On Thursday, Supreme Court Justice ’s former Princeton classmate weighed in on his signaling the repeal of Roe v. Wade. Susan Squier, a professor at Penn State University, was less than impressed with what she’d read.
“I’m trained as a literature and medicine scholar, so I pulled up the whole document and I read it,” Squier said. “And as someone who works with literature, I noticed nuance and word choice, and I was appalled at what I saw.”
As many others have, Squier scrutinized Alito’s decision to invoke 17th century jurist in his draft opinion. Hale put women to death for witchcraft, and believed women had no ownership whatsoever over their own bodies. Hale believed that women belonged to their fathers until they got married, at which point they became the property of their husbands.
“When I read it I thought, ‘I wouldn’t have given this a C if he had been my undergraduate student.’ It was very badly sourced. He didn’t consider the context at all,” Squier said. “And this from a man, I’m sorry to say, who was trained as a historian at Princeton, as well as a political scientist.”
SUSAN SQUIER: He trained as a literature and medicine scholar. So I pulled up the whole document, and I read it. And as someone who works with literature, I noticed nuance and word choice. And I was appalled at what I saw.
KYLIE MAR: On the last word with Lawrence O'Donnell Thursday, Supreme Court Justice Samuel Alito's former Princeton classmate, Penn State University Professor Susan Squire weighed in on the justice's leaked draft opinions signaling the end of federally mandated abortion rights.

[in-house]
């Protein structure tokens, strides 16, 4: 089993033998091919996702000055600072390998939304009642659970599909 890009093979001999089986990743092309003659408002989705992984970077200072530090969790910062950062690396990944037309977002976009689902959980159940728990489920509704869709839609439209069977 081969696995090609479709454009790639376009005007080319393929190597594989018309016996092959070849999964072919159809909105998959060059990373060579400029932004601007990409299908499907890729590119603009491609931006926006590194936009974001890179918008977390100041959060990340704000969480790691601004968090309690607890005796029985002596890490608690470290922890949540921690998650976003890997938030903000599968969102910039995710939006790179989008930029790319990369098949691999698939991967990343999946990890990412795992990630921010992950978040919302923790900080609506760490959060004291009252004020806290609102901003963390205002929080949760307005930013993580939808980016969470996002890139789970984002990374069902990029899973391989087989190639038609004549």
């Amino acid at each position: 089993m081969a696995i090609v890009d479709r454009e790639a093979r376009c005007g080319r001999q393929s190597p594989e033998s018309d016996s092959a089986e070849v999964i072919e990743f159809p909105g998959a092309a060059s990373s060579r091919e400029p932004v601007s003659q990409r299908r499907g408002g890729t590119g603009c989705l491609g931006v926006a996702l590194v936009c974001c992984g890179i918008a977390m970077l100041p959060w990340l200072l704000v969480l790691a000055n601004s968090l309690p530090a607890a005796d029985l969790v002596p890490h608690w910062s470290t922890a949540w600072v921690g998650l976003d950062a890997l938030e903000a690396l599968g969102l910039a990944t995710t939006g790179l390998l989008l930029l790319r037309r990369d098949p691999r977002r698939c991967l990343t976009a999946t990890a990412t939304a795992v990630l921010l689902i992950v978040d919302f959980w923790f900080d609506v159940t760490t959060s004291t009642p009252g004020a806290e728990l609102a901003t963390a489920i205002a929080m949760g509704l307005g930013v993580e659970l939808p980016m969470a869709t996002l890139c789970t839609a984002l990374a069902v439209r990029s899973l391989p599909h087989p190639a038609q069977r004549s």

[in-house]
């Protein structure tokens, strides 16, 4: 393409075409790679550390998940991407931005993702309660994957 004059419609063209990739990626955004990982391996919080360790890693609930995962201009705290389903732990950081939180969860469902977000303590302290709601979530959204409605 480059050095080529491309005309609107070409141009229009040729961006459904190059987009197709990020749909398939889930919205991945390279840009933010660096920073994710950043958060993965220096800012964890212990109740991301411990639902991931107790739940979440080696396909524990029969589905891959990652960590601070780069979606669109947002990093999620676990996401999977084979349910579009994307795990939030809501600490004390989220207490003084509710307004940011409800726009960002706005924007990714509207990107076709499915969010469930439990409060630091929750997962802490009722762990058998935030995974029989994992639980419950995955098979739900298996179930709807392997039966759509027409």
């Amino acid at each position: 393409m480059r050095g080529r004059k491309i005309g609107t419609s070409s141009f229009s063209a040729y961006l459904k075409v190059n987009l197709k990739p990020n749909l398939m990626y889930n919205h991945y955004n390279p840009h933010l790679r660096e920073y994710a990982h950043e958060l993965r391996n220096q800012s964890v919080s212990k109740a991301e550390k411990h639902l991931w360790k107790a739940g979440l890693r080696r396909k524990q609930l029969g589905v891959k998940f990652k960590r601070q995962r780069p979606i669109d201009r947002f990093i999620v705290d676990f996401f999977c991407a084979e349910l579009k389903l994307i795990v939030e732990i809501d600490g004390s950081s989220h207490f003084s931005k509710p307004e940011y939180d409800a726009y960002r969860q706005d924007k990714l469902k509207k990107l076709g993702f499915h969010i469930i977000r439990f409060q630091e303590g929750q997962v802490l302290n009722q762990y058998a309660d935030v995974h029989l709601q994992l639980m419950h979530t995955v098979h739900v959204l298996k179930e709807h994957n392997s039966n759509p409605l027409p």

In the draft, Alito invoked Matthew Hale, a 17th century jurist who put women to death for witchcraft and believed women had no ownership over their own bodies, which did not sit well with Squire.
SUSAN SQUIER: When I read it, I thought I wouldn't have given this a C if he had been my undergraduate student. It was very badly sourced. He didn't consider the context at all. And this from a man-- I'm sorry to say, who is trained as a historian at Princeton, as well as a political scientist.
KYLIE MAR: Squire also called out Alito for using language in his draft, parroting Mississippi's restrictive gestational age act, which is law in Mississippi but not the rest of the country.
SUSAN SQUIER: That language seeps into the document. So he's referring to unborn children rather than fetuses. I just found it stunningly duplicitous, and badly argued, and shoddy, and embarrassing.